The original tracking shot on the station platform was both too long for the sequence, and its colours were wrong. As you’ve seen in the prior Bloor–Danforth viaduct sequence, I wanted to convey the speed fluctuations and the physical dips you experience when the train travels through the bridge’s underbelly, so I applied a series of blurs that occur during the dips. These fuzzed-up images extend past the 1.33:1 ratio of the original footage.
Why do this?
To expand the sequence’s visual textures, and frankly because I like the idea of watching a film where parts pop out. The most recent examples include The Dark Knight (2008) where shots pop out from ‘scope to IMAX, as well as Brainstorm (1983), in which the dream sequences are in ‘scope. There’s also The Mystery of Picasso (1956) which pops into CinemaScope for the widescreen finale.
Every time the viaduct sequence sharpens, we’re on one of the track’s peaks, passing through the support columns. I boosted the light, added more yellow, and used the colour saturation to slowly presage the colours that appear in the tunnel sequence where the glinting rails and blobs of colours fill the screen at 1.85:1.
The colours are also a hint of the palette used in the Museum Station sequence involving a train’s arrival, walking feet, and the aforementioned tracking shot – basically a shifting combination of orange, yellow, red, and green.
To bring the tracking shot in line, as we’re about to pass by each set of peripheral columns, the image snaps to the columns’ colour scheme – red, brown, or white. I also ratcheted the speed of each colored segment because the tracking shot ran too long, and hopefully the changes give the illusion of a sudden, fast push towards the escalator. Here’s the original shot, untouched:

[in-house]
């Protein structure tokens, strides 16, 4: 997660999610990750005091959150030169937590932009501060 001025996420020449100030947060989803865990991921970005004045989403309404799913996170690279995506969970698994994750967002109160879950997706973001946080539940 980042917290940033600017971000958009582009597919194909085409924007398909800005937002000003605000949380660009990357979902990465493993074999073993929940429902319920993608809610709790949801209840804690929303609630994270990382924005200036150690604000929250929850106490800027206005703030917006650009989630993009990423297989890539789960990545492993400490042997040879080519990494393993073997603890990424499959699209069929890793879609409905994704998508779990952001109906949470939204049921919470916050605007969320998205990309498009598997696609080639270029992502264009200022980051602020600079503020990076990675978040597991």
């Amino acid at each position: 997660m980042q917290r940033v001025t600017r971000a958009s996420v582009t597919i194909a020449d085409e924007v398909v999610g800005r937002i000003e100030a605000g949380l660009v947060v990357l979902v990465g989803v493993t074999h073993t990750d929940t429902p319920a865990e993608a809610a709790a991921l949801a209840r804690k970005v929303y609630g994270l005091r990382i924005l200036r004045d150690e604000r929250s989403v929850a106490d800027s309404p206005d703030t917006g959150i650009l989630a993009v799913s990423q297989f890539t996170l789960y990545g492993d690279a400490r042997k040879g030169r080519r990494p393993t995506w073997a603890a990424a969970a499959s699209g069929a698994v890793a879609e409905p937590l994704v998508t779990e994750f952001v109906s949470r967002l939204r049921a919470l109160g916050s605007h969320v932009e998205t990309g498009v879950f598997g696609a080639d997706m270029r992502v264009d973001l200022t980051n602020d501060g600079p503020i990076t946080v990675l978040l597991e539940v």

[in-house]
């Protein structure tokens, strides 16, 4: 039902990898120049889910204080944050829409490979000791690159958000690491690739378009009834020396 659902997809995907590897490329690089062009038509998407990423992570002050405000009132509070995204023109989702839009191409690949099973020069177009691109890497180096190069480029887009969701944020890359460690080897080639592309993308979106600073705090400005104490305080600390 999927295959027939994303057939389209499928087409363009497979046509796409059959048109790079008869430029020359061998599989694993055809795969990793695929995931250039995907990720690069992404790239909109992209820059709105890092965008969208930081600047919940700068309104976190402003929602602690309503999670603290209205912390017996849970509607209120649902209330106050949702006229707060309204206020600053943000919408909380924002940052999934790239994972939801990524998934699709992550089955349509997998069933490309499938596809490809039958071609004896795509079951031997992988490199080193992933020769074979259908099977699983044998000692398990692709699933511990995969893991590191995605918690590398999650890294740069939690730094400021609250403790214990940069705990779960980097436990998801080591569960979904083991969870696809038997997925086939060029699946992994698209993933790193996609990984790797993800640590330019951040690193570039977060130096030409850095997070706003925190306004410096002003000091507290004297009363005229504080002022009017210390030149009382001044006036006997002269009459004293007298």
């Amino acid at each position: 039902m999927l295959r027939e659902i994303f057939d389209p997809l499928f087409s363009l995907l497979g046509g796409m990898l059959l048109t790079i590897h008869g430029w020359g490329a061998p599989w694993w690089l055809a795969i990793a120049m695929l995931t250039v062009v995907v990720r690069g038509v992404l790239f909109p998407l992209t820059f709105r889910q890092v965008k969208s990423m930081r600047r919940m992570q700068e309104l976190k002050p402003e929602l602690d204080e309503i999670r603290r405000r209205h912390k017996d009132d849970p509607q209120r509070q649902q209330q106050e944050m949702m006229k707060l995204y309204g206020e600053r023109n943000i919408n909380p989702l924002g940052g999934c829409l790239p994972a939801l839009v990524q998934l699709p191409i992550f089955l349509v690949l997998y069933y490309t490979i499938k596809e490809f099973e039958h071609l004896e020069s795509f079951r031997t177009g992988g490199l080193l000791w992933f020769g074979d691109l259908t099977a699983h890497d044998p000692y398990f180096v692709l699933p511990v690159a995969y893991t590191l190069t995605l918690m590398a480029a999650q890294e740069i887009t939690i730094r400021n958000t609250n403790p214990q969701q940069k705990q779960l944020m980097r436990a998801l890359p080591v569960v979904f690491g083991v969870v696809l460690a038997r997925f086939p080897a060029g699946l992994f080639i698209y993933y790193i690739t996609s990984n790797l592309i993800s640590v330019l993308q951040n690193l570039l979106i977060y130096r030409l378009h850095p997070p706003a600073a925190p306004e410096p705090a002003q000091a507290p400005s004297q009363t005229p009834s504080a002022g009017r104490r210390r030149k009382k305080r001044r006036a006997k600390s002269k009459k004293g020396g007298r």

As for the finale, one quick point: I had to include shots of the McLaughlin Planetarium. It’s an iconic and once-beautiful building that was gutted of its brilliant projection room and is now used for storage and offices, and will likely be demolished. Might as well imprint a piece of local history in film before the stupidity that often reigns in Toronto kills another piece of its architectural history. It’s the one of the main things I loathe about my hometown: Toronto frequently kills its history in favour of banality.
In truth, I did not have much night footage of the ROM, so to create a continuity between daylight shots of the Planetarium, the ROM, street shots, and the statue at the end I created quick shots with flaring colours that ideally presage the hot primary colours in the night footage. Hopefully it works.
Lastly, the final shots lead up to what used to happen when a TV tube went bad (er, died). One day you turn on the TV, and all you see is a soft white dot. That meant The End. TV now dead. Over and done with.
As I said, eventually I’ll get to that original Hot Docs video (which will have a sound mix), but there’s other projects that have priority, including the short on the Sony AVC-3250 camera.
In the meantime, here’s a final montage of the Canon’s toy camera footage, as applied to some ants that were going bonkers over some spiked bait. If you move the camera slowly, you can achieve some rudimentary perambulating camera movements.
Say it with me: per-ram-bu-lating.
Mark R. Hasan, Editor
Big Head Amusements